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The research presented in the video investigates how endosomes are able to transport material back to the cell surface in a process called recycling or endosomal exocytosis. In order to do so, endosomes have to have their own identity which is defined by a phosphoinositide, Phosphatidylinositol 3-phosphate (PI3P).
To deliver the material to the cell surface the endosomes have to get rid of their old PI3P identity and acquire a new identity that is characteristic of the plasma membrane such as PI4-phosphate (PI4P). VOLKER HAUCKE explains that understanding how this conversion of phosphoitnositide identities occurs is important to understand communication within a cell and how it may be related to diseases.


Volker Haucke is Director of the Leibnitz Institute for Molecular Pharmacology, Professor of Molecular Pharmacology at the Free University Berlin as well as a faculty member of the Charité University for Medicine Berlin. In 2003, he received the Young Investigator Award of the European Molecular Biology Organization, where he also became an Elected Member in 2014.
Haucke‘s research revolves around the molecular mechanisms of exo-endocytosis and endolyososomal membrane dynamics and its role in cell signaling, especially in the nervous system. This also involves using the new-found insights to develop treatments for diseases linked to these processes.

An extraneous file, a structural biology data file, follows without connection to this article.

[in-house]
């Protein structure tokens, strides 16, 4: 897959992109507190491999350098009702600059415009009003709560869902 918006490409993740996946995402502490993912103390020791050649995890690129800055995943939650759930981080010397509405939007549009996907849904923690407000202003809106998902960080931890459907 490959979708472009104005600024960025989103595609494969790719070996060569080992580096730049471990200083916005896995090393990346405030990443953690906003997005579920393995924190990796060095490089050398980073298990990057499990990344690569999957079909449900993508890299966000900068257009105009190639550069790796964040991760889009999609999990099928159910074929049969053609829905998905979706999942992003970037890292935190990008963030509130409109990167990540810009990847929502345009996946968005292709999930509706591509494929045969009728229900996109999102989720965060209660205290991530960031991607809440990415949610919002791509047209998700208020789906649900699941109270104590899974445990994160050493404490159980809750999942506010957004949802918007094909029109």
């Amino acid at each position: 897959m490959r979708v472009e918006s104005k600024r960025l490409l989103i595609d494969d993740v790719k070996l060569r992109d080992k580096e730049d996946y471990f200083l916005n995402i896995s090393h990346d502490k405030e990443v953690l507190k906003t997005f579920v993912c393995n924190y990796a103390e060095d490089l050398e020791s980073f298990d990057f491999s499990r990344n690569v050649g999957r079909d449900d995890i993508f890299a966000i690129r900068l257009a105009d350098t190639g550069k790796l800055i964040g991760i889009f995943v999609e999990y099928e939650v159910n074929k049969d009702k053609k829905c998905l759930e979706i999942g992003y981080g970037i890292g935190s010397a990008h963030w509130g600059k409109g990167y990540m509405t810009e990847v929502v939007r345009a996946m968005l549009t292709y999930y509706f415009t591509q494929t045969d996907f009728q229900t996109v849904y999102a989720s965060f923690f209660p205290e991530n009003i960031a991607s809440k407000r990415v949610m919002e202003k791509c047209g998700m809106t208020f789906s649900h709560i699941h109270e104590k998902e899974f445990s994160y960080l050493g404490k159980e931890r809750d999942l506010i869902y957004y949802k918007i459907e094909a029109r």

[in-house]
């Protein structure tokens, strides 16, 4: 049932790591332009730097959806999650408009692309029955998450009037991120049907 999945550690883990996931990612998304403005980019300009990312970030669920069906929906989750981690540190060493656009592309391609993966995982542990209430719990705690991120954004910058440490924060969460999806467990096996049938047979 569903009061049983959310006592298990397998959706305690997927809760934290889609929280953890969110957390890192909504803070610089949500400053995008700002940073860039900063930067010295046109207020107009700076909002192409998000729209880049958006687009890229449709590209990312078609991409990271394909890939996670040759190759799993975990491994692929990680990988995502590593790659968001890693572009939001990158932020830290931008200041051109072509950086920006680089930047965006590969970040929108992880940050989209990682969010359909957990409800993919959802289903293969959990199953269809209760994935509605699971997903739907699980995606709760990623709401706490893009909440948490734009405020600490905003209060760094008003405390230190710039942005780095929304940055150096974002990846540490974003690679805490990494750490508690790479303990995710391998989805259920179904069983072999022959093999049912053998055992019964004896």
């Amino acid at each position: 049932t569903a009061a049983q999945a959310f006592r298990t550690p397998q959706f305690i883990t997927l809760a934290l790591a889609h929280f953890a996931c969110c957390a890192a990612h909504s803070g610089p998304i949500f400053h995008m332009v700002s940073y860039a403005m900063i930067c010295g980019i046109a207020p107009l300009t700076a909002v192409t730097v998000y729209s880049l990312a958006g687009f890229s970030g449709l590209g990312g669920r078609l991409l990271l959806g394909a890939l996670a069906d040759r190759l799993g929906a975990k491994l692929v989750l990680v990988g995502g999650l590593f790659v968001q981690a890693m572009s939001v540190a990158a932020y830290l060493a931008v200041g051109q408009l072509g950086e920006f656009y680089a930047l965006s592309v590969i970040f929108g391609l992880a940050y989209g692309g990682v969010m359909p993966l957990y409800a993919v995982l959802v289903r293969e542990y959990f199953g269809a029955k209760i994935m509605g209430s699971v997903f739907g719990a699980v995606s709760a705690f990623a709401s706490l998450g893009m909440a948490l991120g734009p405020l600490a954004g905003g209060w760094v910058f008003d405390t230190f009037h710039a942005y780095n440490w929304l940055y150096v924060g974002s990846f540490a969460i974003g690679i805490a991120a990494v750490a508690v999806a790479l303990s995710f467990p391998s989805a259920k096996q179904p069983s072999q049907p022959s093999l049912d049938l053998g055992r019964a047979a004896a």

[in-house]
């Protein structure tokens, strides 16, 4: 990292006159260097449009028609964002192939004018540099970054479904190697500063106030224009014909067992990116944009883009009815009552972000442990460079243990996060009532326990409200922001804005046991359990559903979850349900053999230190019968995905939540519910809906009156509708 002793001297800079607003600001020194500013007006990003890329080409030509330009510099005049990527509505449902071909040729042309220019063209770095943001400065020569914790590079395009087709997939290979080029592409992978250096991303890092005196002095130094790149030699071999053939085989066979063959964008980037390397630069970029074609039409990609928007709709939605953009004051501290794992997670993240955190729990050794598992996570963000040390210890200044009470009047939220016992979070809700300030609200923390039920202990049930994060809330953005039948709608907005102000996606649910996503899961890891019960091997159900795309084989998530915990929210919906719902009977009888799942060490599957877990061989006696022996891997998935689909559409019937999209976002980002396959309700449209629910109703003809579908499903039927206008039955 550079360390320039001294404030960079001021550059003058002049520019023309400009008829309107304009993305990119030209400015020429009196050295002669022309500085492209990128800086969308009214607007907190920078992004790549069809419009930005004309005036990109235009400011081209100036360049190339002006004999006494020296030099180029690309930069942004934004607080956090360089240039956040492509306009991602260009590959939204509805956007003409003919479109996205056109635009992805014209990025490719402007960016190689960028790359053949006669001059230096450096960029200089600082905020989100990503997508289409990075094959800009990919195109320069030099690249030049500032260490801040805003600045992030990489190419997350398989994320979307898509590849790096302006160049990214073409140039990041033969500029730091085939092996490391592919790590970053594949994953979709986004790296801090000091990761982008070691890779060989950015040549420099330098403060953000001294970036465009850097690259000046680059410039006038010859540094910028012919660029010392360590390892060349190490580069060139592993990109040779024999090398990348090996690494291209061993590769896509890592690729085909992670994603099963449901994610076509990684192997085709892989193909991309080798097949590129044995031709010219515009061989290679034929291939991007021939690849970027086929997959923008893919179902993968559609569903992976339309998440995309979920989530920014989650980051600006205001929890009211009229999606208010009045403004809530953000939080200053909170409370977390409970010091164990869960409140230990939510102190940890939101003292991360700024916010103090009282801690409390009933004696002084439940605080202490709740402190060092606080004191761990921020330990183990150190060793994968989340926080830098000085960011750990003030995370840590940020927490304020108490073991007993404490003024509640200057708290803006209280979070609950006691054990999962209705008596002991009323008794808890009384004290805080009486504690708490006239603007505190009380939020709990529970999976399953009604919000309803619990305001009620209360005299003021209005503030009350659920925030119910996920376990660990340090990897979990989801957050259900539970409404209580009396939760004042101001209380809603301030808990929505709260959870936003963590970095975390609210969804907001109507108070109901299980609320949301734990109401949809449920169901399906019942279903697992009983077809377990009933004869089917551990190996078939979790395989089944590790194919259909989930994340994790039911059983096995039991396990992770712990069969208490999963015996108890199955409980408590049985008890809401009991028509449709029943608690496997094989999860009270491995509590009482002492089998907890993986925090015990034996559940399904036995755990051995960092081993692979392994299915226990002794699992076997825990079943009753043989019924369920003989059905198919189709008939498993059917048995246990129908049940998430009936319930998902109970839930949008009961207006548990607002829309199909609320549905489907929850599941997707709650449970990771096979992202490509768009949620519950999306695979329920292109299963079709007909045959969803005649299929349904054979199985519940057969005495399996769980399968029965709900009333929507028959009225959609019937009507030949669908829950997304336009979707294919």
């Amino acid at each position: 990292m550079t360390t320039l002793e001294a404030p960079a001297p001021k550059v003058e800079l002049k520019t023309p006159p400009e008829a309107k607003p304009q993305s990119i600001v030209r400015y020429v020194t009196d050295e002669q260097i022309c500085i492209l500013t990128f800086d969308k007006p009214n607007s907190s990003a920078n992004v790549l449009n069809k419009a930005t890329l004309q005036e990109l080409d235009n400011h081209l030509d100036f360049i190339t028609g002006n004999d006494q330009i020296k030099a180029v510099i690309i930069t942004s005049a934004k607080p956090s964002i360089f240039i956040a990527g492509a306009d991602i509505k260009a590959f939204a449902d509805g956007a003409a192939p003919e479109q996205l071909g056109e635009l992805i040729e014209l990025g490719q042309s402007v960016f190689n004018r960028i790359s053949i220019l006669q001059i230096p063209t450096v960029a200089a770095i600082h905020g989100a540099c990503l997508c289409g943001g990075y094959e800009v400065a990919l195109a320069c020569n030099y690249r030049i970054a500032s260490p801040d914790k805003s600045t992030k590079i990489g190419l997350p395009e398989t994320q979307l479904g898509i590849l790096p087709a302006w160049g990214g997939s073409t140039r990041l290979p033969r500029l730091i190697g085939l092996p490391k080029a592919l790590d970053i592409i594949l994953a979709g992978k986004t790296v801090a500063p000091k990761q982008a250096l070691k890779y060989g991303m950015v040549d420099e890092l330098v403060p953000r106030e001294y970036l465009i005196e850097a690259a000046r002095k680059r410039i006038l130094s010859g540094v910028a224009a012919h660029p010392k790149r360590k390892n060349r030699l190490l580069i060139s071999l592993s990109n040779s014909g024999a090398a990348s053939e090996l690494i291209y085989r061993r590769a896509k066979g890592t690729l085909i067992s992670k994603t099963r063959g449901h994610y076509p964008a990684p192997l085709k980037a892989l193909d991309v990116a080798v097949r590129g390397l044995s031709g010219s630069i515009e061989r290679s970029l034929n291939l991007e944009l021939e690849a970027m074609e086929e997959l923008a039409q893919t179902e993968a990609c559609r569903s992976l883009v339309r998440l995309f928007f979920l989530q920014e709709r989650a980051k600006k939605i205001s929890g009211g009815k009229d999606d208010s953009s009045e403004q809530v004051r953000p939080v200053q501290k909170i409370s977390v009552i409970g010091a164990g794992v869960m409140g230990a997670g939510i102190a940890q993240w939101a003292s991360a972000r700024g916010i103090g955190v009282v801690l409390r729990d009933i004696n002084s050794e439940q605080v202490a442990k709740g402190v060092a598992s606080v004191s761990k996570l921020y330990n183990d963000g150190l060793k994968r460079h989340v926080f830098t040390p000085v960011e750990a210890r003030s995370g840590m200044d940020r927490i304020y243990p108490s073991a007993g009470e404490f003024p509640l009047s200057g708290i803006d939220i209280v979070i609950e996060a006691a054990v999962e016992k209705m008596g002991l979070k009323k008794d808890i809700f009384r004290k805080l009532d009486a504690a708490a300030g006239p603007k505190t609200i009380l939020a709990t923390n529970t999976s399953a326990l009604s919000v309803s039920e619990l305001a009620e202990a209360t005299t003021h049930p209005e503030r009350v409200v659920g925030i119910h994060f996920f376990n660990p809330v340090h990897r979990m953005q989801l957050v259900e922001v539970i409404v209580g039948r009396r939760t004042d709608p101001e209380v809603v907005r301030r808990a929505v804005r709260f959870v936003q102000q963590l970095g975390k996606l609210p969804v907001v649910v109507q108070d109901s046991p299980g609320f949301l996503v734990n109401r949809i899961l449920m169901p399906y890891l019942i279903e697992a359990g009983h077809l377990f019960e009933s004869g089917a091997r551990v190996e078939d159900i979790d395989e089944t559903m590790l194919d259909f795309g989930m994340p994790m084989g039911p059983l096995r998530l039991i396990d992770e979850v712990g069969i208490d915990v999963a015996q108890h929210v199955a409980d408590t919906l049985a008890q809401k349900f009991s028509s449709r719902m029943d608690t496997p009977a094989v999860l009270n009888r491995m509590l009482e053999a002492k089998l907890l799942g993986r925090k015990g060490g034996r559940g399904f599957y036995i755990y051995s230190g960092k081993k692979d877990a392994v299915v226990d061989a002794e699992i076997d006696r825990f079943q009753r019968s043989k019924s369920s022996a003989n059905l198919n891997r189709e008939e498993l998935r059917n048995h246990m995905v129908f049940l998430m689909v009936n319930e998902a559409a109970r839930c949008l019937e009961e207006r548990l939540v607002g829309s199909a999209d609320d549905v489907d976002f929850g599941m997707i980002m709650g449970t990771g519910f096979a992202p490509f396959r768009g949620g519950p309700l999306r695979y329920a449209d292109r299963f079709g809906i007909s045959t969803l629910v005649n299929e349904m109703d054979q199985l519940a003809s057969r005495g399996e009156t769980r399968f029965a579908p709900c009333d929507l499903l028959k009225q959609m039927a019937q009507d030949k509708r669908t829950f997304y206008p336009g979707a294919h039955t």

Leibniz Institute for Molecular Pharmacology (FMP)

The FMP conducts basic research in Molecular Pharmacology with the aim to identify novel bioactive molecules and to characterize their interactions with their biological targets in cells or organisms. These compounds are useful tools in basic biomedical research and may be further developed for the treatment, prevention, or diagnosis of disease. To this aim FMP researchers study key biological processes and corresponding diseases, such as cancer, aging including osteoporosis, or neurodegeneration. They also develop and apply advanced technologies ranging from screening technologies over NMR based methods to proteomics and in vivo models. (Source: FMP)
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Original publication

A Phosphoinositide Conversion Mechanism for Exit from Endosomes

Ketel Katharina, Krauss Michael, Nicot Anne-Sophie, Puchkov Dmytro, Wieffer Marnix, Müller Rainer, Subramanian Devaraj, Schultz Carsten, Laporte Jocelyn and Haucke Volker
Published in 2016

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